Real Food on a Budget: Working with the Stockpile

by lydia on January 28, 2013

Last year I started a series of posts to take on the subject of how to work with a tight budget and still consume real healthy food. I’m back in the New Year (finally) to share more of how I manage my food budget to ensure we are eating real, nutrient dense, whole foods. Not to mention, with food restrictions (more on that in a future post). I wrote a post awhile back about ‘Why I Don’t Clip Coupons‘, a common practice for those with tight budgets. Since I don’t use coupons but work to manipulate my own circumstances it can be a bit more of a tricky game, but definitely worth it. Do we think that back in the hunting/gathering days it was easy? Or even agricultural days before industrialization, was it easy to find food and preserve it? Maybe it is getting ‘easier’ with advanced technology in some ways, but I personally think it’s becoming harder to avoid the so called food that is actually very detrimental to our health, both personally and collectively as a nation.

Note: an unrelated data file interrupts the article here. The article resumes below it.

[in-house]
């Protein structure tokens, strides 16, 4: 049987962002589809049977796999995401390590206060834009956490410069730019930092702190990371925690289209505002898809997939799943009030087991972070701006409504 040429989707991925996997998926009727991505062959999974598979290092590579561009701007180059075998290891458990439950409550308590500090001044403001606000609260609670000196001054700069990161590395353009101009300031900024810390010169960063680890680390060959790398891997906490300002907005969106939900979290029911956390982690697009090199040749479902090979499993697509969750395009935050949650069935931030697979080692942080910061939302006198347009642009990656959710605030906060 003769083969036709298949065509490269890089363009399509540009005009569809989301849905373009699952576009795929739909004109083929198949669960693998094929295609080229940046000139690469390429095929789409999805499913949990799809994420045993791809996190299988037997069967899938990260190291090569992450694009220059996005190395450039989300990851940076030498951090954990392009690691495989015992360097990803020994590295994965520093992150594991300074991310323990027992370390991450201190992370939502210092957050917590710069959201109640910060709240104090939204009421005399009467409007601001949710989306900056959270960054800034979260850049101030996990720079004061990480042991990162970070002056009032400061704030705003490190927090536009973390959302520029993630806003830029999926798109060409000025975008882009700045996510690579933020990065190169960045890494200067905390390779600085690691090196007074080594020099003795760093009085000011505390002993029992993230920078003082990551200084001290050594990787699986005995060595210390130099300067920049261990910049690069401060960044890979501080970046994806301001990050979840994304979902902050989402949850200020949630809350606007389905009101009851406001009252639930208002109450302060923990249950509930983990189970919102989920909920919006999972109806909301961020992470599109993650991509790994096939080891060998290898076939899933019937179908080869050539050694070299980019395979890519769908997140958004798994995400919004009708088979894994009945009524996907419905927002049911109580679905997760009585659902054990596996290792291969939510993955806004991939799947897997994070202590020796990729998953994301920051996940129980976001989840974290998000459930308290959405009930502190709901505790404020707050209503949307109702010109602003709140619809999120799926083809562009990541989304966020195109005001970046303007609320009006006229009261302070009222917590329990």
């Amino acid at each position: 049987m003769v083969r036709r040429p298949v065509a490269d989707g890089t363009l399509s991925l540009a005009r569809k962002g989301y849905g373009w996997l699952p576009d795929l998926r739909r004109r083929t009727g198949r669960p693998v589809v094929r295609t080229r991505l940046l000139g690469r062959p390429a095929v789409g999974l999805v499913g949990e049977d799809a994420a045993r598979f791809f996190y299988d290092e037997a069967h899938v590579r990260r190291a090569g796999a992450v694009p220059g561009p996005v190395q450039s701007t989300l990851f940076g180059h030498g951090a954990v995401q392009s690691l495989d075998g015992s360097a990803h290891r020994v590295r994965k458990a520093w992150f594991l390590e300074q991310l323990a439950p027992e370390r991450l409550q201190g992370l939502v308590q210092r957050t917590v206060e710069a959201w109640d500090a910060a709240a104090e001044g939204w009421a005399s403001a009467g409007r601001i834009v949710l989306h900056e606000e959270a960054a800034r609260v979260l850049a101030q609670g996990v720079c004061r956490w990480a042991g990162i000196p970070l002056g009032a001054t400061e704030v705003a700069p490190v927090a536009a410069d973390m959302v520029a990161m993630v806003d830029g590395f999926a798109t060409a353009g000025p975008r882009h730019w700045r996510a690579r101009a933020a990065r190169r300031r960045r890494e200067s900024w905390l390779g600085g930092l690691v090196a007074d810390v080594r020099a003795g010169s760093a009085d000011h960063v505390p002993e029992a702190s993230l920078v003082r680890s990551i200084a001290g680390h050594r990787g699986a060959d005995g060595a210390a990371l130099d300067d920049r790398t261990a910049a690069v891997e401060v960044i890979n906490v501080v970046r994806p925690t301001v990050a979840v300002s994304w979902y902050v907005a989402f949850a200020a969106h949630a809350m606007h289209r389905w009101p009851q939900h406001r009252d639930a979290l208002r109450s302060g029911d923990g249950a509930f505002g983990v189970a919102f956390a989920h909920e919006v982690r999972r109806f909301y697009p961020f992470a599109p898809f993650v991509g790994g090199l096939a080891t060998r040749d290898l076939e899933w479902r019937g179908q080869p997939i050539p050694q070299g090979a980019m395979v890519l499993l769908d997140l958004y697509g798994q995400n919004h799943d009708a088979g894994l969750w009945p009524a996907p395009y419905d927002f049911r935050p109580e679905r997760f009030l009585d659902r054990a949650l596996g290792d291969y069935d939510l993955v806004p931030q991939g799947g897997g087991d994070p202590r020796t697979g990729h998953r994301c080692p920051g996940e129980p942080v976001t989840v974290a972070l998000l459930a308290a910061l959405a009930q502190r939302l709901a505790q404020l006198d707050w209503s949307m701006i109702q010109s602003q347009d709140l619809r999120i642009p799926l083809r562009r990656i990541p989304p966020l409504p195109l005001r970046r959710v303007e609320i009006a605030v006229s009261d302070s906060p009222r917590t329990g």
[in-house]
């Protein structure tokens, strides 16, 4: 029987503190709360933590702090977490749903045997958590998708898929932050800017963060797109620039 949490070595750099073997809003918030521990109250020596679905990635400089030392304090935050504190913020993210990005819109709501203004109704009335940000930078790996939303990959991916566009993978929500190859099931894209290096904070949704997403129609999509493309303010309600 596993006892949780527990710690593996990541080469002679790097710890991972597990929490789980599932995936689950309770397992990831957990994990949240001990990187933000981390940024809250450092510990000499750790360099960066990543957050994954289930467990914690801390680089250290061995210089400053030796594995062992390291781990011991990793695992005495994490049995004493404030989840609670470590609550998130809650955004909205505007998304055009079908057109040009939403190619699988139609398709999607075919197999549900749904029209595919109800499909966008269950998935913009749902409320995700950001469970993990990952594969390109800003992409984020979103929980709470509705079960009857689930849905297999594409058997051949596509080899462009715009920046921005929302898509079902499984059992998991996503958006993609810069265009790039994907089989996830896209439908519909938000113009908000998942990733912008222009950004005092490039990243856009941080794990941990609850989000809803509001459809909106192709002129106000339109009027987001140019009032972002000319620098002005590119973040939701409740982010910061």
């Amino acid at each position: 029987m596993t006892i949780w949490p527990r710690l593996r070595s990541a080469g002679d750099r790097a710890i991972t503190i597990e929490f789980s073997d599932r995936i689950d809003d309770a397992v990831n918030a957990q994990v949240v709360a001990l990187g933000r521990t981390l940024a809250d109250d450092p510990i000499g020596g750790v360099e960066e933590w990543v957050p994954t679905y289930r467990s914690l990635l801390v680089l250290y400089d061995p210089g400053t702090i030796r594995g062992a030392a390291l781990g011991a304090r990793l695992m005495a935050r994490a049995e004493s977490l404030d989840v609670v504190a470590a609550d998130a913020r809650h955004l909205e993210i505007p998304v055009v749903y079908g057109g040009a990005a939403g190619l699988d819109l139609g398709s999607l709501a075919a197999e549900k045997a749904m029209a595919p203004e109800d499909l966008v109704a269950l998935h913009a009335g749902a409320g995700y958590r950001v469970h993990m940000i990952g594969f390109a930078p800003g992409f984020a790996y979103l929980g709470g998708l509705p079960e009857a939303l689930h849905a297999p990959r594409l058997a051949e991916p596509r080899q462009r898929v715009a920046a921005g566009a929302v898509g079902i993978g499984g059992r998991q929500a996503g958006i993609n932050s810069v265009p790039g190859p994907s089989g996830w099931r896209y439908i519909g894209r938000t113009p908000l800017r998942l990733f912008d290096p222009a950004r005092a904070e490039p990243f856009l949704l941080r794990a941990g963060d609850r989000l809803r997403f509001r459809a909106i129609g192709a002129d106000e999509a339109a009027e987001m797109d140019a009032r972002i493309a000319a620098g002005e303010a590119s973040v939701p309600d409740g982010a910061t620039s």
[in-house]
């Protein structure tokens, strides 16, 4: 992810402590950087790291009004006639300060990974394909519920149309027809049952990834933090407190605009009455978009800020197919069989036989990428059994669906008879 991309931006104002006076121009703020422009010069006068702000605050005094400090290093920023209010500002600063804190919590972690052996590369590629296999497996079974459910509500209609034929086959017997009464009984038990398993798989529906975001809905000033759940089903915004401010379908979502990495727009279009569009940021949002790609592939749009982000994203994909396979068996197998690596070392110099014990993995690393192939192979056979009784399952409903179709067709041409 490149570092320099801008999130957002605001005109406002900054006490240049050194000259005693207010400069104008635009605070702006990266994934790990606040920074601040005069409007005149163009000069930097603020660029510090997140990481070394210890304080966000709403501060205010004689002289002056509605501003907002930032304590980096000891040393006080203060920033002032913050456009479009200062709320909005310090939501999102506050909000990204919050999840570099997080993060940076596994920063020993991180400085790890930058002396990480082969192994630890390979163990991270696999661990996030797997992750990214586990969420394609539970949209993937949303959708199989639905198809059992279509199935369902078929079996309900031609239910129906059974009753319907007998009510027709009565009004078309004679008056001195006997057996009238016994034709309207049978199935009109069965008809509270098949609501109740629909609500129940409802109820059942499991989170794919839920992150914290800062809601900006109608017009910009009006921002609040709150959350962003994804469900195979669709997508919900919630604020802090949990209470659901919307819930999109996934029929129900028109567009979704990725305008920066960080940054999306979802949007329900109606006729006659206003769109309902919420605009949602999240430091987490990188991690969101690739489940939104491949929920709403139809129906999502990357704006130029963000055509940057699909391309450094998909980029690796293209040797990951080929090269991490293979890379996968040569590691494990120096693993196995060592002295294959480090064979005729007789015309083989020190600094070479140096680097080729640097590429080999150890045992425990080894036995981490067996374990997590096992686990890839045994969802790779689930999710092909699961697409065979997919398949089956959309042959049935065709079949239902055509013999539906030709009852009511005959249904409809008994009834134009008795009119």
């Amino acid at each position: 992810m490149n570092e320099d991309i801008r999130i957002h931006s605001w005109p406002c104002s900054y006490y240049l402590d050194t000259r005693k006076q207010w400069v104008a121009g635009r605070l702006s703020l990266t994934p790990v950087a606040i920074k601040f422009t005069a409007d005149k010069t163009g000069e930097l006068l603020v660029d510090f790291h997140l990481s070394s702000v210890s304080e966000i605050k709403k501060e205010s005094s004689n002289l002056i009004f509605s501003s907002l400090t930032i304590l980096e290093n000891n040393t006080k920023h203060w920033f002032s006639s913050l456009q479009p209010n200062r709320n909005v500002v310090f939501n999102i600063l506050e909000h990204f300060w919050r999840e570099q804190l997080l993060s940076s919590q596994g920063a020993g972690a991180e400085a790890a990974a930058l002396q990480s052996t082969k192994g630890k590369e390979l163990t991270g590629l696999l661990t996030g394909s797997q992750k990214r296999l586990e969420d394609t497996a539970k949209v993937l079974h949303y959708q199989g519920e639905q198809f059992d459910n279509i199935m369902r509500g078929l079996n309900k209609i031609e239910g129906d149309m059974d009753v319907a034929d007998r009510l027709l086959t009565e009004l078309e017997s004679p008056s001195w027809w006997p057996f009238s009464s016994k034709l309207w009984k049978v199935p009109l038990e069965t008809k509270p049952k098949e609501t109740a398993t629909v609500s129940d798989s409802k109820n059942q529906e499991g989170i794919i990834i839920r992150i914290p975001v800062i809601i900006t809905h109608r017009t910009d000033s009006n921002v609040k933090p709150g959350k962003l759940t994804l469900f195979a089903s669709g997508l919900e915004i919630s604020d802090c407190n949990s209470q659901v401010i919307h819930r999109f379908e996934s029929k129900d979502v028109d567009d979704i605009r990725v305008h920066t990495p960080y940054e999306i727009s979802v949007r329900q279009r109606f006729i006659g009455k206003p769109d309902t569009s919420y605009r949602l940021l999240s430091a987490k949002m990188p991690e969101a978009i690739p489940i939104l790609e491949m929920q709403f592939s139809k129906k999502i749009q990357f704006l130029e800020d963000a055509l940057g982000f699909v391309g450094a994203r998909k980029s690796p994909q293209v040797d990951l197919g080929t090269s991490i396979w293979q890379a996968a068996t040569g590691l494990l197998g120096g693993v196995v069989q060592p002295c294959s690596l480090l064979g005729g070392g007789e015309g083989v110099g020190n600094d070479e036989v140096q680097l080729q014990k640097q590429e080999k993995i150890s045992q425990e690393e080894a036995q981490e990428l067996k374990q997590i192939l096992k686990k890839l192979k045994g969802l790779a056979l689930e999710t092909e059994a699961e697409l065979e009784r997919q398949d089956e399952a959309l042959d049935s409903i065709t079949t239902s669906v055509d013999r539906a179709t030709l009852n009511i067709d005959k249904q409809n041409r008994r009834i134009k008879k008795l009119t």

Stockpile Strategies

My goal with this post today is simply to encourage others to think strategically when planning the food budget and the menu. And yes, I said planning. You simply MUST plan if you want to stay in a tight food budget. You will also need to utilize everything you buy, so buy smart, buy foods that serve several purpose. The best thing you can do is to create a savings plan for bulk meat purchases. If you don’t have extra money in the budget for that now, cut your food budget back by a small chunk of money and start saving for a side of beef. Once you get your first side of beef you will save SO much money on your food budget and can then save for either another side of meat or start to build your stockpile with other items.